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February jobs report brings some cheer for older workers

Older workers, the group hit hardest by the recession and slow recovery, landed the bulk of new jobs created by the improving economy, the February jobs report showed.

By Ron SchererStaff writer / March 9, 2012

Jobseekers wait in line at the Career Expo job fair Wednesday in Portland, Ore. The federal Bureau of Labor Statistics reported that the bulk of new jobs added to the US economy over the past three months has gone to workers 55 and older.

Rick Bowmer/AP


New York

The improving job market – with the economy adding 227,000 jobs in February – is even starting to benefit one group that has suffered the most: the older worker.

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Over the past three months, according to the Bureau of Labor Statistics data, the bulk of the new jobs has gone to workers 55 years or older. In fact, since the beginning of December, older workers have added 923,000 jobs compared to a loss of 300,000 jobs for much younger workers.

According to economists, the surge in hiring of older workers is related to the difficulty many older workers are having in making ends meet. Retirees are either rejoining the work force or postponing their retirement altogether. As a result they are taking jobs that younger Americans would normally have.

“They are pushing out the younger worker,” says Sung Won Sohn, an economist at California State University, Channel Islands. “They are bagging groceries, working at gas stations.”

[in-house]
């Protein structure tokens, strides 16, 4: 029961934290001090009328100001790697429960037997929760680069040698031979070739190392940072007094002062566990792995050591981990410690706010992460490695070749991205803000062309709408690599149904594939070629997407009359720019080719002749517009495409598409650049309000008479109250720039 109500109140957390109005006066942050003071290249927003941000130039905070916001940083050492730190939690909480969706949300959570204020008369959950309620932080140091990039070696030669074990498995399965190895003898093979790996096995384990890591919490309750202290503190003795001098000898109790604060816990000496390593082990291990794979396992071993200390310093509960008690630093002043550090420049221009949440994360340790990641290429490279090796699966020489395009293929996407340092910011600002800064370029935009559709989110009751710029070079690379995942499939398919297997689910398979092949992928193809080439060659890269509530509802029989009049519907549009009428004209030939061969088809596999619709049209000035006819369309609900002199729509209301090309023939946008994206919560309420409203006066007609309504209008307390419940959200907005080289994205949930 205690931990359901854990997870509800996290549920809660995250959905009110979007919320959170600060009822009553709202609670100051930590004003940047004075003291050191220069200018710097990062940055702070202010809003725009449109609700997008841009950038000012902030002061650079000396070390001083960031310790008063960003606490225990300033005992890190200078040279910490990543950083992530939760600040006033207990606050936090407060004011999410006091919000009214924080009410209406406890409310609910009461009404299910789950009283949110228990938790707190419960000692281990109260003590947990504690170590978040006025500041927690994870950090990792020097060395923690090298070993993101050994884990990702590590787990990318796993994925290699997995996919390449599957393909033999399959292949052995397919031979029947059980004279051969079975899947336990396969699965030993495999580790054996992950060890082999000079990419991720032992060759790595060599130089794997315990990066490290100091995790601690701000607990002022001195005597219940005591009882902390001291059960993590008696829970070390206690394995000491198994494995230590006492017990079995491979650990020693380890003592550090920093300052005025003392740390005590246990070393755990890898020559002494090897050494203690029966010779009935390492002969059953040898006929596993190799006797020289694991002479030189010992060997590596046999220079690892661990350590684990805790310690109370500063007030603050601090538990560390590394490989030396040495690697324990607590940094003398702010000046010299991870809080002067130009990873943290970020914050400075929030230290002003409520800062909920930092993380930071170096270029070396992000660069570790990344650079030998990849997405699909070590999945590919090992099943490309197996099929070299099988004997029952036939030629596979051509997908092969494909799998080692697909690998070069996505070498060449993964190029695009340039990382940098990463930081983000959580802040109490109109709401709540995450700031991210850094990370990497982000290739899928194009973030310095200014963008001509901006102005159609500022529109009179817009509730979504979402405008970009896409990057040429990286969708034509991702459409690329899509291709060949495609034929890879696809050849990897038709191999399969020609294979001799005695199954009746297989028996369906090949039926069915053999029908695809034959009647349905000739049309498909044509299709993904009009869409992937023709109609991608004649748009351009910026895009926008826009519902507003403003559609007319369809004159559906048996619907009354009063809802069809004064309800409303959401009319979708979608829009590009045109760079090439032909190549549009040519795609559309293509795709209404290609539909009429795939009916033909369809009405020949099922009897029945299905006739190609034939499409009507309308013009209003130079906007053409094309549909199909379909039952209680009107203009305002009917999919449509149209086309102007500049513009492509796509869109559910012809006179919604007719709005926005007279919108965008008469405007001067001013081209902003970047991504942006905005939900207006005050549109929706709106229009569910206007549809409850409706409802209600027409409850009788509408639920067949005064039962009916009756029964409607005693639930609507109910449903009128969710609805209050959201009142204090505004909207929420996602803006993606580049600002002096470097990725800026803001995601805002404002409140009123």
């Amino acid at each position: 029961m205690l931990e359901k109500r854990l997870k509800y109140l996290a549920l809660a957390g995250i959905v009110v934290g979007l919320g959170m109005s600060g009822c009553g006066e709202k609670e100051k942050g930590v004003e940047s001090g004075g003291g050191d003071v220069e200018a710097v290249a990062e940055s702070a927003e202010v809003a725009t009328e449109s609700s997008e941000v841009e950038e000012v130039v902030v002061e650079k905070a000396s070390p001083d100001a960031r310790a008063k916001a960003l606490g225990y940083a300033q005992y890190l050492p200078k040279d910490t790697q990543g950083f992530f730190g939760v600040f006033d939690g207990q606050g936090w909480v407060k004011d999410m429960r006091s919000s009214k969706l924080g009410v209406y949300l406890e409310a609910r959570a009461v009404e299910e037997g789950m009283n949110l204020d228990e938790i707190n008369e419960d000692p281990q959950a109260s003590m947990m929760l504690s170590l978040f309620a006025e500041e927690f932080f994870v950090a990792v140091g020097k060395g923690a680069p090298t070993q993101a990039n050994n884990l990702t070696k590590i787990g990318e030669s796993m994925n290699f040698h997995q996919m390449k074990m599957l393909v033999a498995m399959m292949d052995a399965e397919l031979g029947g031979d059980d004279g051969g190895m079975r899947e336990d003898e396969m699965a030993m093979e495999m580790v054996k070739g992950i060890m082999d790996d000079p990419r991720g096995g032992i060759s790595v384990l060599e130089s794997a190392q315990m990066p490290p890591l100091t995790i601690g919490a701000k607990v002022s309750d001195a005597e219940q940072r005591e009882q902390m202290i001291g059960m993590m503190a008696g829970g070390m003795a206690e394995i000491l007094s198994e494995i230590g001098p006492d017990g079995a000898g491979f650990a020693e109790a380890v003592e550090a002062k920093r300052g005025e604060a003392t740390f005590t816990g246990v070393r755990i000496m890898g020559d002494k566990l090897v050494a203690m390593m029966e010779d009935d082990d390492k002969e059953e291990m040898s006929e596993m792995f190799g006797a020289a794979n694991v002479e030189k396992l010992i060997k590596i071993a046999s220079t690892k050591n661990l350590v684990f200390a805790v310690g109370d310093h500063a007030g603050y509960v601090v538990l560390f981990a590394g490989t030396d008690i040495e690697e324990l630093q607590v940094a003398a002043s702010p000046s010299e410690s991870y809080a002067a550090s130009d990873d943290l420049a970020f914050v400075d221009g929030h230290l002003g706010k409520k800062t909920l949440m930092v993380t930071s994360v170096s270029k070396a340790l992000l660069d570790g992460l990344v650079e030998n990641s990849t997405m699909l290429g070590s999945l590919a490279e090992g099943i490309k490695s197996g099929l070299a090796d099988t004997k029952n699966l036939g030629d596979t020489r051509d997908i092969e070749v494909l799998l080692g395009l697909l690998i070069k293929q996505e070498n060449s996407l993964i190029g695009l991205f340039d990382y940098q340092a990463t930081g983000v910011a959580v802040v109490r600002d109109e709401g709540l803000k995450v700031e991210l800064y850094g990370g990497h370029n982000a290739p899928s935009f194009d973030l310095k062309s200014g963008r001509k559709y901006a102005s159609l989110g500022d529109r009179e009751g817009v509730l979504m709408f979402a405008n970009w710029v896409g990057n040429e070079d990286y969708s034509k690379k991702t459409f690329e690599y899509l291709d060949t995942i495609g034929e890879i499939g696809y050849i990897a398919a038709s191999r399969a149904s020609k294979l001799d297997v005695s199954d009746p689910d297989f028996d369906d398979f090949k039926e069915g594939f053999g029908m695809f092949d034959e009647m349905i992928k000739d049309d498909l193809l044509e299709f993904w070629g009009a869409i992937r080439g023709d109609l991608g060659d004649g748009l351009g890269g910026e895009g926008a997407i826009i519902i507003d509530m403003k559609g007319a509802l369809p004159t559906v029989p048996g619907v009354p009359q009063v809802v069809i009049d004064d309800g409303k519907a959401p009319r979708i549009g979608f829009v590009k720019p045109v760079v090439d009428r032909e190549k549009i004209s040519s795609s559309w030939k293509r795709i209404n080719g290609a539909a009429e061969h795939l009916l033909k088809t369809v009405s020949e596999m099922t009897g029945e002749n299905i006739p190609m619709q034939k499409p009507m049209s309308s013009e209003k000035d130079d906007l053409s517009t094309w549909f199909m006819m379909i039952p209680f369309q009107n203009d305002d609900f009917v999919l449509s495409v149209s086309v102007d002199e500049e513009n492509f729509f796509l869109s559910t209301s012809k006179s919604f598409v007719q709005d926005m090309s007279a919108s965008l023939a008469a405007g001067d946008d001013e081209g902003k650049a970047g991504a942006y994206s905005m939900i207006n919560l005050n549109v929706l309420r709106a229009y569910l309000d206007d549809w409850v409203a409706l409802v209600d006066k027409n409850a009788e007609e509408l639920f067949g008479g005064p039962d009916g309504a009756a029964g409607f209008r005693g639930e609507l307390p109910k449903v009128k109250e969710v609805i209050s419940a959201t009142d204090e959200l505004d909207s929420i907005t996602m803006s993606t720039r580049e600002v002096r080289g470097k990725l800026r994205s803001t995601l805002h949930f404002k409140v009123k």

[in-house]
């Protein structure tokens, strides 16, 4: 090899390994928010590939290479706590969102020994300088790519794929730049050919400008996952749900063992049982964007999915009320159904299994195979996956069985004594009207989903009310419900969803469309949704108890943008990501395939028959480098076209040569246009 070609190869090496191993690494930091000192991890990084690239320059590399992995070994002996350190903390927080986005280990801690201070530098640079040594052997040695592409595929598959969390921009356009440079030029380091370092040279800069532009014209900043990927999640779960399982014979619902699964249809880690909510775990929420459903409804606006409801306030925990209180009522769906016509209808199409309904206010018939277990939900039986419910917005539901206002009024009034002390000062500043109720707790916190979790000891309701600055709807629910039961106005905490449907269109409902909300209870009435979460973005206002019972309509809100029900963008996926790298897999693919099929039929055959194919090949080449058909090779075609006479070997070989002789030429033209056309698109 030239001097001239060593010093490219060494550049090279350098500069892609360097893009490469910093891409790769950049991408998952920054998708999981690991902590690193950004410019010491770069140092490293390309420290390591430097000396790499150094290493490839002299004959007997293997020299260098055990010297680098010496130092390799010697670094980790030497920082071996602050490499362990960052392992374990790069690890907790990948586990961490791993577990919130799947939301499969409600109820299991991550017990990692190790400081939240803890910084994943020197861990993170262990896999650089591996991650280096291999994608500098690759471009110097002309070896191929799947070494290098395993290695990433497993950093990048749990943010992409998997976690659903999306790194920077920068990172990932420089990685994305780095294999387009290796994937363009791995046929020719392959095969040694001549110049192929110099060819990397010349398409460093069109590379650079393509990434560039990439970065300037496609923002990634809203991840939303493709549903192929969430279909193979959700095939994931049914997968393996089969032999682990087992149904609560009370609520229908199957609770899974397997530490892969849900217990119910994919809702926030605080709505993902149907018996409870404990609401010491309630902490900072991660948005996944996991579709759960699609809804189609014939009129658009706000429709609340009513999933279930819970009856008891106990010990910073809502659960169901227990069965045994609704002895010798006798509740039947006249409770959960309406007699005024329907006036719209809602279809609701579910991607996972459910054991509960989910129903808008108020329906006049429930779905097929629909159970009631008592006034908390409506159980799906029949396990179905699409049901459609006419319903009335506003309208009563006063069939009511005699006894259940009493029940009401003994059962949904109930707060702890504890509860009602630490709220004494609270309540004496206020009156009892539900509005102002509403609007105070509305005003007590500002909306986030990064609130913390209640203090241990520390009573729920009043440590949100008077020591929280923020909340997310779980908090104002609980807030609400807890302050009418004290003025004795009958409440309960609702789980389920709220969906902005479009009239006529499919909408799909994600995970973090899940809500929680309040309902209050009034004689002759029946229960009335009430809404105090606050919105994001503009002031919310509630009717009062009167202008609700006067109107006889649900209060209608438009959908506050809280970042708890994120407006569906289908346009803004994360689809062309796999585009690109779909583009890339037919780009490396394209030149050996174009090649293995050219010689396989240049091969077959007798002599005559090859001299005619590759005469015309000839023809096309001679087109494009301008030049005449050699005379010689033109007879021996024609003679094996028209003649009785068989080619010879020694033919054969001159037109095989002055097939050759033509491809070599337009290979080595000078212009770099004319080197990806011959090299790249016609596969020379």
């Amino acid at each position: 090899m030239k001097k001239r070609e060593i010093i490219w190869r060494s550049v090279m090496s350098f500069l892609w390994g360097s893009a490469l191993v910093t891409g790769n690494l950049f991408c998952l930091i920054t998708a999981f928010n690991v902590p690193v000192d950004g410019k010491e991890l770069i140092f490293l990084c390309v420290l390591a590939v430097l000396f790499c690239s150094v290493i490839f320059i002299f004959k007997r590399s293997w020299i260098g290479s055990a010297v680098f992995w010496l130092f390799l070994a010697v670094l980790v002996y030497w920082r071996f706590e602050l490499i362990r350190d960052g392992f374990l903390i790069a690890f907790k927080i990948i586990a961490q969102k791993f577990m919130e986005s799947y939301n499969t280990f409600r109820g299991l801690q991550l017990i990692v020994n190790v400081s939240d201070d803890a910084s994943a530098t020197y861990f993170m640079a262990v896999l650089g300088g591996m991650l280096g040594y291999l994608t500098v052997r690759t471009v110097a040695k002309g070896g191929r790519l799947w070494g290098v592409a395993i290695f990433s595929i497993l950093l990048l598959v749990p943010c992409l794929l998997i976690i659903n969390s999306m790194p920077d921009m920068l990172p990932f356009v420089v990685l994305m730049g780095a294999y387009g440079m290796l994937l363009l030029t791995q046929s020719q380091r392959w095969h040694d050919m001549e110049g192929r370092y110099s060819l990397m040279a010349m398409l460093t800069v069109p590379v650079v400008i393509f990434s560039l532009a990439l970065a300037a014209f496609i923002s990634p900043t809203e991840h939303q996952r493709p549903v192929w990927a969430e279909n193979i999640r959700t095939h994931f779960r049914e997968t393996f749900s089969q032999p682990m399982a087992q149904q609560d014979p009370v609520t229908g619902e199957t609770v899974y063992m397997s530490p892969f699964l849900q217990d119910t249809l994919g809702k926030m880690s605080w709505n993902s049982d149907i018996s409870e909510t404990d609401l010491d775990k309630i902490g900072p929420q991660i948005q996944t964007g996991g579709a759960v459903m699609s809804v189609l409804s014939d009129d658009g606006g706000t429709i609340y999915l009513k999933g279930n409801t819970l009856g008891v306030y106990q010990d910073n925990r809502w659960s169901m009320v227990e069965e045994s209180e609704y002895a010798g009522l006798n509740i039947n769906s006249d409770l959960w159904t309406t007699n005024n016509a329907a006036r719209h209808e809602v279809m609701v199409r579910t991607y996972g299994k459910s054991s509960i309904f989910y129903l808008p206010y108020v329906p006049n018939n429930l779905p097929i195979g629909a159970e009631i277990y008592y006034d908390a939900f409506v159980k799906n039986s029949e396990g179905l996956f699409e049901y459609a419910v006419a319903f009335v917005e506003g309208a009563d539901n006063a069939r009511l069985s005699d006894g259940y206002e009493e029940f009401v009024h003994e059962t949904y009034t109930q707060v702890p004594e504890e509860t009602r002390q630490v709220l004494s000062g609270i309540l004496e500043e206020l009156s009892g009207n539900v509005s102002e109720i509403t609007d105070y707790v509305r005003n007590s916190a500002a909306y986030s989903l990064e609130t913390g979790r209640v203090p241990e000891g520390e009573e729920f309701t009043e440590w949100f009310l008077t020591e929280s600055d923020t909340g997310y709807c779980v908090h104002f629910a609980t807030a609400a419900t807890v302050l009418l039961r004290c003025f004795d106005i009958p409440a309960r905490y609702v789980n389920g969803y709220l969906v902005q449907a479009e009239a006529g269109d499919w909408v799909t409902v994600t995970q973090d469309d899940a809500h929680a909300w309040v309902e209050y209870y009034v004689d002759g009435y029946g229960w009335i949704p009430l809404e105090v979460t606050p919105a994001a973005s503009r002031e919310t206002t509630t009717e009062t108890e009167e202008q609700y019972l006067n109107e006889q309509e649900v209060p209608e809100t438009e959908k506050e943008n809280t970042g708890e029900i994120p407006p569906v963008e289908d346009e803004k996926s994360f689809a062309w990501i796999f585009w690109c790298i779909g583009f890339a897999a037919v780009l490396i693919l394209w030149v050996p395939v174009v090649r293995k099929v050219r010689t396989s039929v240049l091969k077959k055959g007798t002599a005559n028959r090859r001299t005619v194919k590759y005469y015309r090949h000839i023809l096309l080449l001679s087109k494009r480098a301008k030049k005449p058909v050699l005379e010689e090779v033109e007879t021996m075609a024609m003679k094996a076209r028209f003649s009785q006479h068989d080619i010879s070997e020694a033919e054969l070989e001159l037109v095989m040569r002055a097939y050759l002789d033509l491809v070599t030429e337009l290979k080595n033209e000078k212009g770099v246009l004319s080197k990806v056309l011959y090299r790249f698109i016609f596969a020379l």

In February, for example, some 277,000 older workers got jobs, according to the Bureau of Labor Statistics data. This followed an increase of 558,000 in January.

It’s not surprising that older workers are desperate. According to an analysis released on Friday by the National Employment Law Project (NELP), since the start of the Great Recession, the number of long-term unemployed older workers more than quintupled to 1.8 million in 2011.

In addition, NELP researchers found that compared with other age groups, once older workers became unemployed, they were most likely to become long-term unemployed. In fact, forty percent of older workers who were unemployed during 2011 were jobless at least a year, the highest rate among all age groups.

There are economic and political implications for the problems older workers have had with work.

On the political front, President Obama has not done well with older people, says Jeff Jones, managing editor of the Gallup Poll in Princeton, N.J.

“Among people 50 and older, his approval rating has been in the low 40s,” says Mr. Jones. “Certainly as a group he will have to do better with them and in fact if he does better among this group, he will be a shoe-in for reelection.”

The economic concerns are more long-term. Many of the older workers who are out of work, own their own homes and are trying to avoid foreclosure. In addition, many are draining their lifesavings, including their retirement accounts, in order to buy groceries and pay their bills.


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